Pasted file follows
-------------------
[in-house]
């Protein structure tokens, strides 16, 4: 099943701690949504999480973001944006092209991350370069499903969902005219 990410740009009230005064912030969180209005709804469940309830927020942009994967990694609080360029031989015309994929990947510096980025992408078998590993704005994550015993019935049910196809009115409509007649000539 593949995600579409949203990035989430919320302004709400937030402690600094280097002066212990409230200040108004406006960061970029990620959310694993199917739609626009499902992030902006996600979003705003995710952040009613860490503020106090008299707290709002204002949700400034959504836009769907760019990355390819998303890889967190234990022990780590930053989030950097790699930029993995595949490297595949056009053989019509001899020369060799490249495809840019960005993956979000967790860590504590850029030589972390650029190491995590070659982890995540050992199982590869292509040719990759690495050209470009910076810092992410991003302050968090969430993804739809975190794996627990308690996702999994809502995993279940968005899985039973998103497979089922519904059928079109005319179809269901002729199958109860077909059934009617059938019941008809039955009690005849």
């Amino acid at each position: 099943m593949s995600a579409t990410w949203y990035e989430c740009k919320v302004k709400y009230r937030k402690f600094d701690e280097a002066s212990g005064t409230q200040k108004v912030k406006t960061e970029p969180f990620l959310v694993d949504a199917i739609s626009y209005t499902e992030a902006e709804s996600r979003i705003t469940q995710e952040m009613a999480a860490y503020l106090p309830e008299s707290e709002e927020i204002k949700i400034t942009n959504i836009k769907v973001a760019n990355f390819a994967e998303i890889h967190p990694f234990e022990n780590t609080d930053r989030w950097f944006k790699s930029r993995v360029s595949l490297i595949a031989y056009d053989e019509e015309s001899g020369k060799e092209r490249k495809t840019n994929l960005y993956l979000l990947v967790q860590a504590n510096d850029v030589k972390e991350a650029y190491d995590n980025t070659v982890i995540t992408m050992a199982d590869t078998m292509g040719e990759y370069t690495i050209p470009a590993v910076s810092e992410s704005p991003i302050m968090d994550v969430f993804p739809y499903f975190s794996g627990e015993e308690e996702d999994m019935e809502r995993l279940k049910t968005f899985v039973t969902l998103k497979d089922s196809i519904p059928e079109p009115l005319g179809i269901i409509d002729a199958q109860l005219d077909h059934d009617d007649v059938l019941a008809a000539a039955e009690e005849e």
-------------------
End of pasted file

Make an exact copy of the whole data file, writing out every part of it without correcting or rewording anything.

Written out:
[in-house]
């Protein structure tokens, strides 16, 4: 099943701690949504999480973001944006092209991350370069499903969902005219 990410740009009230005064912030969180209005709804469940309830927020942009994967990694609080360029031989015309994929990947510096980025992408078998590993704005994550015993019935049910196809009115409509007649000539 593949995600579409949203990035989430919320302004709400937030402690600094280097002066212990409230200040108004406006960061970029990620959310694993199917739609626009499902992030902006996600979003705003995710952040009613860490503020106090008299707290709002204002949700400034959504836009769907760019990355390819998303890889967190234990022990780590930053989030950097790699930029993995595949490297595949056009053989019509001899020369060799490249495809840019960005993956979000967790860590504590850029030589972390650029190491995590070659982890995540050992199982590869292509040719990759690495050209470009910076810092992410991003302050968090969430993804739809975190794996627990308690996702999994809502995993279940968005899985039973998103497979089922519904059928079109005319179809269901002729199958109860077909059934009617059938019941008809039955009690005849």
């Amino acid at each position: 099943m593949s995600a579409t990410w949203y990035e989430c740009k919320v302004k709400y009230r937030k402690f600094d701690e280097a002066s212990g005064t409230q200040k108004v912030k406006t960061e970029p969180f990620l959310v694993d949504a199917i739609s626009y209005t499902e992030a902006e709804s996600r979003i705003t469940q995710e952040m009613a999480a860490y503020l106090p309830e008299s707290e709002e927020i204002k949700i400034t942009n959504i836009k769907v973001a760019n990355f390819a994967e998303i890889h967190p990694f234990e022990n780590t609080d930053r989030w950097f944006k790699s930029r993995v360029s595949l490297i595949a031989y056009d053989e019509e015309s001899g020369k060799e092209r490249k495809t840019n994929l960005y993956l979000l990947v967790q860590a504590n510096d850029v030589k972390e991350a650029y190491d995590n980025t070659v982890i995540t992408m050992a199982d590869t078998m292509g040719e990759y370069t690495i050209p470009a590993v910076s810092e992410s704005p991003i302050m968090d994550v969430f993804p739809y499903f975190s794996g627990e015993e308690e996702d999994m019935e809502r995993l279940k049910t968005f899985v039973t969902l998103k497979d089922s196809i519904p059928e079109p009115l005319g179809i269901i409509d002729a199958q109860l005219d077909h059934d009617d007649v059938l019941a008809a000539a039955e009690e005849e």